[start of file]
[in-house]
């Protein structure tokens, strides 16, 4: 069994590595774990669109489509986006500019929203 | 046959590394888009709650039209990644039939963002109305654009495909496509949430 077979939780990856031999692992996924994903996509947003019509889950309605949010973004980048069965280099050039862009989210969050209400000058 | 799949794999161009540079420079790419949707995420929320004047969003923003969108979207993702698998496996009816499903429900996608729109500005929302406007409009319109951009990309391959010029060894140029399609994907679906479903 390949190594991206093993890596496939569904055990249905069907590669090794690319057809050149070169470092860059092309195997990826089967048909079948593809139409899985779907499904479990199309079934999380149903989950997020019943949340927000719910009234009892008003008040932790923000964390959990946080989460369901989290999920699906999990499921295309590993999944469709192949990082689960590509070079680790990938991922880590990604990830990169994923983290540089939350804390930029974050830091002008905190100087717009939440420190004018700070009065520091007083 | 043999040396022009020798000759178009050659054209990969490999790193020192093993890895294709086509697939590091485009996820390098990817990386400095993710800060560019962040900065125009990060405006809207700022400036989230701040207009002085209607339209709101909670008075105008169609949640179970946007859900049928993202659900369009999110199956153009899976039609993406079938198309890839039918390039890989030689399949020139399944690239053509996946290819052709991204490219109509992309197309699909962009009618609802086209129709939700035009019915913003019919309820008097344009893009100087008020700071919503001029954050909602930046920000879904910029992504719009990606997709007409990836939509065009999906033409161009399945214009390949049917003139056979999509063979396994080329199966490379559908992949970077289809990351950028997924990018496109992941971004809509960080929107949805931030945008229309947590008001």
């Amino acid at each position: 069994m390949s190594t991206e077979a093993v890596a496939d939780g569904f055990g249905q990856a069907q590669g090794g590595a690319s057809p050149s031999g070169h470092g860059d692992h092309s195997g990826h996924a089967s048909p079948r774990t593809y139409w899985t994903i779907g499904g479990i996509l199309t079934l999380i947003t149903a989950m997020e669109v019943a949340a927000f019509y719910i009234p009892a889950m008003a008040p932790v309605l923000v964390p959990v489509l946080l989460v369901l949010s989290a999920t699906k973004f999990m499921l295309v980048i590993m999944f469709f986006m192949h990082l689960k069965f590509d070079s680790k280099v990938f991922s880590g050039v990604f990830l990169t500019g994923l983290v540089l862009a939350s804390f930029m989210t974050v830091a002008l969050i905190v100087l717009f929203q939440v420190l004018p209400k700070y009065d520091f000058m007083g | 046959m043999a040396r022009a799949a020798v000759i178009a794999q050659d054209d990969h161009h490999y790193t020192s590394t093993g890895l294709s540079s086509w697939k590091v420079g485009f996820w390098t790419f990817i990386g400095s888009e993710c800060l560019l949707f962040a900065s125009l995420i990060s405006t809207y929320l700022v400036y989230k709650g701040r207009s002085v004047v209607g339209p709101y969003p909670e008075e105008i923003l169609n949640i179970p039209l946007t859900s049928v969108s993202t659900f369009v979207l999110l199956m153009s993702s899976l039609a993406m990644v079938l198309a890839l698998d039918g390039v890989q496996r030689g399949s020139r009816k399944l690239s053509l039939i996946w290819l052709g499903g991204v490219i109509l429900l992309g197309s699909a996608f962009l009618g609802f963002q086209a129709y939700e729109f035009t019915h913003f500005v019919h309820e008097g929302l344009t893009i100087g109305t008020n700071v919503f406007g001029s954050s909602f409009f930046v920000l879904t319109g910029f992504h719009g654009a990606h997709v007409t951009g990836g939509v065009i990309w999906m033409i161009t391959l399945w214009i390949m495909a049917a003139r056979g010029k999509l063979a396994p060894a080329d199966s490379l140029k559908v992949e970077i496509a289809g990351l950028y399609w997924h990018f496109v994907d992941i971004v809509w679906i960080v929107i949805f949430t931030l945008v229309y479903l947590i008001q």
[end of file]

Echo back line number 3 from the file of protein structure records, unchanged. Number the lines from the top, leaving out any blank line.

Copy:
């Amino acid at each position: 069994m390949s190594t991206e077979a093993v890596a496939d939780g569904f055990g249905q990856a069907q590669g090794g590595a690319s057809p050149s031999g070169h470092g860059d692992h092309s195997g990826h996924a089967s048909p079948r774990t593809y139409w899985t994903i779907g499904g479990i996509l199309t079934l999380i947003t149903a989950m997020e669109v019943a949340a927000f019509y719910i009234p009892a889950m008003a008040p932790v309605l923000v964390p959990v489509l946080l989460v369901l949010s989290a999920t699906k973004f999990m499921l295309v980048i590993m999944f469709f986006m192949h990082l689960k069965f590509d070079s680790k280099v990938f991922s880590g050039v990604f990830l990169t500019g994923l983290v540089l862009a939350s804390f930029m989210t974050v830091a002008l969050i905190v100087l717009f929203q939440v420190l004018p209400k700070y009065d520091f000058m007083g | 046959m043999a040396r022009a799949a020798v000759i178009a794999q050659d054209d990969h161009h490999y790193t020192s590394t093993g890895l294709s540079s086509w697939k590091v420079g485009f996820w390098t790419f990817i990386g400095s888009e993710c800060l560019l949707f962040a900065s125009l995420i990060s405006t809207y929320l700022v400036y989230k709650g701040r207009s002085v004047v209607g339209p709101y969003p909670e008075e105008i923003l169609n949640i179970p039209l946007t859900s049928v969108s993202t659900f369009v979207l999110l199956m153009s993702s899976l039609a993406m990644v079938l198309a890839l698998d039918g390039v890989q496996r030689g399949s020139r009816k399944l690239s053509l039939i996946w290819l052709g499903g991204v490219i109509l429900l992309g197309s699909a996608f962009l009618g609802f963002q086209a129709y939700e729109f035009t019915h913003f500005v019919h309820e008097g929302l344009t893009i100087g109305t008020n700071v919503f406007g001029s954050s909602f409009f930046v920000l879904t319109g910029f992504h719009g654009a990606h997709v007409t951009g990836g939509v065009i990309w999906m033409i161009t391959l399945w214009i390949m495909a049917a003139r056979g010029k999509l063979a396994p060894a080329d199966s490379l140029k559908v992949e970077i496509a289809g990351l950028y399609w997924h990018f496109v994907d992941i971004v809509w679906i960080v929107i949805f949430t931030l945008v229309y479903l947590i008001q």